How to misunderstand privilege

Apparently Mitt Romney gave away his father’s inheritance. While on the face of it this is probably true (I trust PolitiFact’s judgement and reasoning), it completely misses the point about the kind of privilege that allowed him to get where he is.

barely relevant graffito to break up the textFirst of all, nothing I’ve read makes clear whether he took large amounts of money from his father before he died. Given that the younger Romney had already been running Bain Capital for over a decade by the time his father died, he could clearly do without the money by then, but was the father an early investor in the firm? Even assuming that he wasn’t, did the son use the father’s social networks and name recognition to find investors and/or partners? I’d be shocked if he hadn’t.

Then there’s his education. According to Wikipedia, he did go to public school for the first few years, but that was in one of the wealthy cities that has avoided becoming administratively a part of Detroit so that it can have its own separate, well-funded public services. And then he transferred into a private high school, and went to a very expensive private university. I think no less of him for having done so—if anything, I would think less of parents who had his parents’ fabulous wealth and didn’t invest some of it in their child’s education—but it still amounts to a massive leg up relative to people whose parents can’t afford these opportunities. And remember that this leg up is not just academic: privileged schools also help people start the kind of social network that makes fundraising for an investment firm far easier.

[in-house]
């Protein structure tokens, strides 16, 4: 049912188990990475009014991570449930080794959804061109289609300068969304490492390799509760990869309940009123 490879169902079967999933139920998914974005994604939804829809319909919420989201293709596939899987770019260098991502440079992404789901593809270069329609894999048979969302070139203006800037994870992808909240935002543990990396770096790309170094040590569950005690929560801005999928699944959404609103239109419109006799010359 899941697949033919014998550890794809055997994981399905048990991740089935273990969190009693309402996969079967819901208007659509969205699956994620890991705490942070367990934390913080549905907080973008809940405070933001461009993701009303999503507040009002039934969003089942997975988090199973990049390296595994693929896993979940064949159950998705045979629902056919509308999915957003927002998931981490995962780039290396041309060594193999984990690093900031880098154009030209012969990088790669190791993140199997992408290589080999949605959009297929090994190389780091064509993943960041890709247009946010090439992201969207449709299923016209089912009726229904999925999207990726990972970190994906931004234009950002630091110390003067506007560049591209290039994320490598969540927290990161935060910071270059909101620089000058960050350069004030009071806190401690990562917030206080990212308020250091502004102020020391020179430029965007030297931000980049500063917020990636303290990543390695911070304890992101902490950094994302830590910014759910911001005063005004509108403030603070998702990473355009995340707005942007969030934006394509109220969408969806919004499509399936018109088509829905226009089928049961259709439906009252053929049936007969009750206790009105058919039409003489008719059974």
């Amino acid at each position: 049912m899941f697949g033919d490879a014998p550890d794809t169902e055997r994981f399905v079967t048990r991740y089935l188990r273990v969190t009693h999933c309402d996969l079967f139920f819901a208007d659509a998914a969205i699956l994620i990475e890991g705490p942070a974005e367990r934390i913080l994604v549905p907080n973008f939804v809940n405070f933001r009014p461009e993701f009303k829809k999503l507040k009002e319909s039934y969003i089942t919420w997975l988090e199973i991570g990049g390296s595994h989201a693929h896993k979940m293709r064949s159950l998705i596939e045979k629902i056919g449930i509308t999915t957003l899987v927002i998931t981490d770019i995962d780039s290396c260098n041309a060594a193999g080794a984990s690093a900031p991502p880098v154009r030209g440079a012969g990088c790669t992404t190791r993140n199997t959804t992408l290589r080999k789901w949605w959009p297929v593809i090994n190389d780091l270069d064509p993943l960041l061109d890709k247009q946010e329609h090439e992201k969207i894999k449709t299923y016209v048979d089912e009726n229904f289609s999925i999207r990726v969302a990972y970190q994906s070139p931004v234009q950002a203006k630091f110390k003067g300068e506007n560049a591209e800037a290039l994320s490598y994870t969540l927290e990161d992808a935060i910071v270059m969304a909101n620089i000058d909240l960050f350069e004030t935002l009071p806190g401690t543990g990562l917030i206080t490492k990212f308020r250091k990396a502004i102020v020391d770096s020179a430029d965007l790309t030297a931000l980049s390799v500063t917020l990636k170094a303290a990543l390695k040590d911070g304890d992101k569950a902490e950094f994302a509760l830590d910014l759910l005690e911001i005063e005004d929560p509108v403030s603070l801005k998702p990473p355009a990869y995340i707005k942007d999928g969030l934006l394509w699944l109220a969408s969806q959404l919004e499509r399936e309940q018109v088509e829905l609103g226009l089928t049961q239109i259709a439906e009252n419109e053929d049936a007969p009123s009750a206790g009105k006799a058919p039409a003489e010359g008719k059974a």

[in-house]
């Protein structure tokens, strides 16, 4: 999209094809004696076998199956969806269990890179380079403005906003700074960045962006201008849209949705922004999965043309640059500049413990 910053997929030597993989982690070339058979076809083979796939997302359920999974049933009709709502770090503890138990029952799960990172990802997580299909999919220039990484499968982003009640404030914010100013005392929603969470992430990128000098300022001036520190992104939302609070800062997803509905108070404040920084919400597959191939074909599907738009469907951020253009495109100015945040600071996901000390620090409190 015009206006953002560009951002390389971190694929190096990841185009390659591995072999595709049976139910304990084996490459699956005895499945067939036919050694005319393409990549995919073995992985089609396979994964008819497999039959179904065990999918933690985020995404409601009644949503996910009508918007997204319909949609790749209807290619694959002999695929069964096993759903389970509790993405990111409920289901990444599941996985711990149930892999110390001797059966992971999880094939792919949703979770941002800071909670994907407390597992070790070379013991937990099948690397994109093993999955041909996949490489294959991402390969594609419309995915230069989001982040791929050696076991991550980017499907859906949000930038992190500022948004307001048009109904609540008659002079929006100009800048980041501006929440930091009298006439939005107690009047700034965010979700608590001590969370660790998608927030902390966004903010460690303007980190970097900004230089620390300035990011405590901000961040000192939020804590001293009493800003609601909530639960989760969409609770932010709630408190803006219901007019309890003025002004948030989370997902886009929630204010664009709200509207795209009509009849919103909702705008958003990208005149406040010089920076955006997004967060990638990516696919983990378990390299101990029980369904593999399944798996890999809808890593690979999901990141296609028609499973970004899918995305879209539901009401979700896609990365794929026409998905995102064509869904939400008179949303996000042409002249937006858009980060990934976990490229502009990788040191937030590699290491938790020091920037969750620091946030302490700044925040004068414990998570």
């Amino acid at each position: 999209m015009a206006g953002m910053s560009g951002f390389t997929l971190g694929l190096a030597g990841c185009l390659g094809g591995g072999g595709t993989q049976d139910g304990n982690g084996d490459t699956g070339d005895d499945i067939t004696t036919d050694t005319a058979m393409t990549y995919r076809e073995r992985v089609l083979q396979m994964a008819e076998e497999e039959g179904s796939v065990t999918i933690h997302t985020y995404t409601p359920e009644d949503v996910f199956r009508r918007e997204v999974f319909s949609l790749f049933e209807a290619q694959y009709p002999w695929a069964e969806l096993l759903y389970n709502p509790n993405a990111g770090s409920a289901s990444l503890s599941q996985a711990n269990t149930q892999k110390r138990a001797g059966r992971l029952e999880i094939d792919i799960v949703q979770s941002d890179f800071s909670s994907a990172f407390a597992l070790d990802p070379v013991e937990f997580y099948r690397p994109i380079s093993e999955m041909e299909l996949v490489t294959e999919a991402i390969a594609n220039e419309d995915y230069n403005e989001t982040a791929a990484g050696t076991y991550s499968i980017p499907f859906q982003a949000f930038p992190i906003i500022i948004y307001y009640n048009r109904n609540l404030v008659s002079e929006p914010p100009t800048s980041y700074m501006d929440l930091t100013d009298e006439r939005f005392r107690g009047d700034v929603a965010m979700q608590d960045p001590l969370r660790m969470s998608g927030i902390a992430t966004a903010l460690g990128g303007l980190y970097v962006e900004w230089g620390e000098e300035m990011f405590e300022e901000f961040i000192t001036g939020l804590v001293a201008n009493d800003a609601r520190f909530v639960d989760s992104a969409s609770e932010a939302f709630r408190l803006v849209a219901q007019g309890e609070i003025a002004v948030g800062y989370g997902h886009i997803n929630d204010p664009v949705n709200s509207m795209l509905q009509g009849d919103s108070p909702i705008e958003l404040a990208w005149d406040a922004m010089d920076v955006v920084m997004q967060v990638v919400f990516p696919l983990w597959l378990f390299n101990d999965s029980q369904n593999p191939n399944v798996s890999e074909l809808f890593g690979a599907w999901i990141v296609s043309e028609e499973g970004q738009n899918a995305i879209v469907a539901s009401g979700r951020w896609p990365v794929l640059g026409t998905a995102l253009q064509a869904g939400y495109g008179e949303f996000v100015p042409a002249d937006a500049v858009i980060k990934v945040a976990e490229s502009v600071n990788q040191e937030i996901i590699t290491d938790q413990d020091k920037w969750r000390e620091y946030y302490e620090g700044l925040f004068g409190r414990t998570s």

I bet he also got to graduate from Stanford without debt. I’m not sure that was as exceptional then as it is now, but it’s certainly an advantage to be able to. In my own life, I would never have been able to take some of the risks I’ve chosen to take if I had a mountain of student debt behind me.

Then, even assuming that he got no further financial help from his parents, he would have always known that they could provide him a safety net if things went terribly wrong. People from wealthy families tend to massively underestimate the value of that, but the world looks very different when you have one. In my own experience, I never took money from my parents to pay university fees, but one of my universities repeatedly screwed up the administration of the grant that was meant to pay for me, and if I hadn’t been able to borrow from my parents to bridge those gaps I would have been begging for food. Without that safety net, I probably wouldn’t have made it through the first semester. And if I had failed that quickly? Simply knowing that if everything goes wrong at once my parents would be able to buy me a plane ticket and give me a place to stay while I pick up the pieces made a huge difference.

I see this in the startup community, too. Sure there’s the odd founder who really is going out on a limb and risking ruin, but a far greater proportion of founders than of the general public have some kind of financial cushion to fall back on. Founders who are well-connected to other people with money also do far better, because it’s just easier to get an investor’s ear if you are a friend or acquaintance. Once again, this is not a criticism of the people involved—they still need some skill and a work ethic to succeed and why shouldn’t they take advantage of what luck has handed them?—but it’s important to remember that they have had some good fortune to help the talent and hard work along.

What I do want to criticise is this divorced-from-reality attitude that somehow if people didn’t directly take cash handouts they’re not privileged and they’re playing on a level playing field with everybody else. At best it’s enormously blinkered, and it’s often outright dishonest.

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